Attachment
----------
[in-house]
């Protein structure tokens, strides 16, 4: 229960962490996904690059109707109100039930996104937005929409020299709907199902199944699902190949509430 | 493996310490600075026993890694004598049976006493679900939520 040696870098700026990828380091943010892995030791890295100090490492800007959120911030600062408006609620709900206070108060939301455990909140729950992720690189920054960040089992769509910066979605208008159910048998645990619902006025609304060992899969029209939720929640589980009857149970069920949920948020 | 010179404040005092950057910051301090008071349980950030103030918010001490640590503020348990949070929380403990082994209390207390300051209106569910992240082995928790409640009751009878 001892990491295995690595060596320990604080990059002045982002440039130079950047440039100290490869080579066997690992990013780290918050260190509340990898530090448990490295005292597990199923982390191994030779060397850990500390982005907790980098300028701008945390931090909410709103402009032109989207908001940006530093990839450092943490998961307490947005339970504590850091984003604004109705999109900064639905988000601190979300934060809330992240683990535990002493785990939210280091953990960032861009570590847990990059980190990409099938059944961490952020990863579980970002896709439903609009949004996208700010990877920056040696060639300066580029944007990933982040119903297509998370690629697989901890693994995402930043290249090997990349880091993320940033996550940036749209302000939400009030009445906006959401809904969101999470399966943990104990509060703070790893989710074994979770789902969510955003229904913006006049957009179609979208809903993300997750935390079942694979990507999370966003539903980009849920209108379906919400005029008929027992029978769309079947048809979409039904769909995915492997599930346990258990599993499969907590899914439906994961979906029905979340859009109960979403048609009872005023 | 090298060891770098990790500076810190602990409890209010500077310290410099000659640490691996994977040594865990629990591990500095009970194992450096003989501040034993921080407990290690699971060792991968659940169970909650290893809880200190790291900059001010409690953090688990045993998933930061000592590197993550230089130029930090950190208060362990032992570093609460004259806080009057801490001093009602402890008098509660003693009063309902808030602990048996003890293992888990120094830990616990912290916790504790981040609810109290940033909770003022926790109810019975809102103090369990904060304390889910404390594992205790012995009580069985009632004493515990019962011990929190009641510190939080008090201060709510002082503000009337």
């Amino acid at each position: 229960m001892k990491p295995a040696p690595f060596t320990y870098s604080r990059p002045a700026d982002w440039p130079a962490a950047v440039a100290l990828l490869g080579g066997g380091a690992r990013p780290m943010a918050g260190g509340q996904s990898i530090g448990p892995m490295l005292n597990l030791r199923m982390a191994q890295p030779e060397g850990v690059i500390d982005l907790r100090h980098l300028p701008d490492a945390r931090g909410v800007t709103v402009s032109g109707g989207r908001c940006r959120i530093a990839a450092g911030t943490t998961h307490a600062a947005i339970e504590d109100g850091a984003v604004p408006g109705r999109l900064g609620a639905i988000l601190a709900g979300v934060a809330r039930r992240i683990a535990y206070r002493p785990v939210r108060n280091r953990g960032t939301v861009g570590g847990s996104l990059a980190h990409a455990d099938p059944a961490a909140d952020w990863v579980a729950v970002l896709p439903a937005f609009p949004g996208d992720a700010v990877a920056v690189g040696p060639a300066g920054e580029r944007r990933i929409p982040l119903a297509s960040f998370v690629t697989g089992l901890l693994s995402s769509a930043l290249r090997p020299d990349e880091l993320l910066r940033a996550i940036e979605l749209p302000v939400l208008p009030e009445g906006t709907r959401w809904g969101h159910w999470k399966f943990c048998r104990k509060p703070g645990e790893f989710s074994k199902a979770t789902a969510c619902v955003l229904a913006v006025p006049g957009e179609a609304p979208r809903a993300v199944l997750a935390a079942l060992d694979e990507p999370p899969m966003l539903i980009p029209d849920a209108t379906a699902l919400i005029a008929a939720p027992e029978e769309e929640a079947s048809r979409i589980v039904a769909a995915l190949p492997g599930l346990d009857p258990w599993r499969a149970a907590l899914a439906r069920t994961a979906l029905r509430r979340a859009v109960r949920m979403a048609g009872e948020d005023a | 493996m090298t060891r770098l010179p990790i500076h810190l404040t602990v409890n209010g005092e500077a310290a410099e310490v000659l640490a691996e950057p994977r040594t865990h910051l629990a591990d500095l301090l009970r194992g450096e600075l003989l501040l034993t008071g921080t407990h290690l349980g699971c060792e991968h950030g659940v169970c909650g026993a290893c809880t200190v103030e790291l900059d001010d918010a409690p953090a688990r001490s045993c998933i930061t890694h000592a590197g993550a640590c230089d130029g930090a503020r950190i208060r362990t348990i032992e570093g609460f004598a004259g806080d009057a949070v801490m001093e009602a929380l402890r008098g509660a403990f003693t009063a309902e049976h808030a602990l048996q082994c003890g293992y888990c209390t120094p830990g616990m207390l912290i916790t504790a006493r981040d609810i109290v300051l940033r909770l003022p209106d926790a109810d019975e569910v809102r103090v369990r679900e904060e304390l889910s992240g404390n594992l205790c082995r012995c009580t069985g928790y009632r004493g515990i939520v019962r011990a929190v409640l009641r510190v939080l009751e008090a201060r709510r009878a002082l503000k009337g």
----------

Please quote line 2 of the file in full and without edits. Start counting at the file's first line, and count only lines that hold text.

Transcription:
């Protein structure tokens, strides 16, 4: 229960962490996904690059109707109100039930996104937005929409020299709907199902199944699902190949509430 | 493996310490600075026993890694004598049976006493679900939520 040696870098700026990828380091943010892995030791890295100090490492800007959120911030600062408006609620709900206070108060939301455990909140729950992720690189920054960040089992769509910066979605208008159910048998645990619902006025609304060992899969029209939720929640589980009857149970069920949920948020 | 010179404040005092950057910051301090008071349980950030103030918010001490640590503020348990949070929380403990082994209390207390300051209106569910992240082995928790409640009751009878 001892990491295995690595060596320990604080990059002045982002440039130079950047440039100290490869080579066997690992990013780290918050260190509340990898530090448990490295005292597990199923982390191994030779060397850990500390982005907790980098300028701008945390931090909410709103402009032109989207908001940006530093990839450092943490998961307490947005339970504590850091984003604004109705999109900064639905988000601190979300934060809330992240683990535990002493785990939210280091953990960032861009570590847990990059980190990409099938059944961490952020990863579980970002896709439903609009949004996208700010990877920056040696060639300066580029944007990933982040119903297509998370690629697989901890693994995402930043290249090997990349880091993320940033996550940036749209302000939400009030009445906006959401809904969101999470399966943990104990509060703070790893989710074994979770789902969510955003229904913006006049957009179609979208809903993300997750935390079942694979990507999370966003539903980009849920209108379906919400005029008929027992029978769309079947048809979409039904769909995915492997599930346990258990599993499969907590899914439906994961979906029905979340859009109960979403048609009872005023 | 090298060891770098990790500076810190602990409890209010500077310290410099000659640490691996994977040594865990629990591990500095009970194992450096003989501040034993921080407990290690699971060792991968659940169970909650290893809880200190790291900059001010409690953090688990045993998933930061000592590197993550230089130029930090950190208060362990032992570093609460004259806080009057801490001093009602402890008098509660003693009063309902808030602990048996003890293992888990120094830990616990912290916790504790981040609810109290940033909770003022926790109810019975809102103090369990904060304390889910404390594992205790012995009580069985009632004493515990019962011990929190009641510190939080008090201060709510002082503000009337």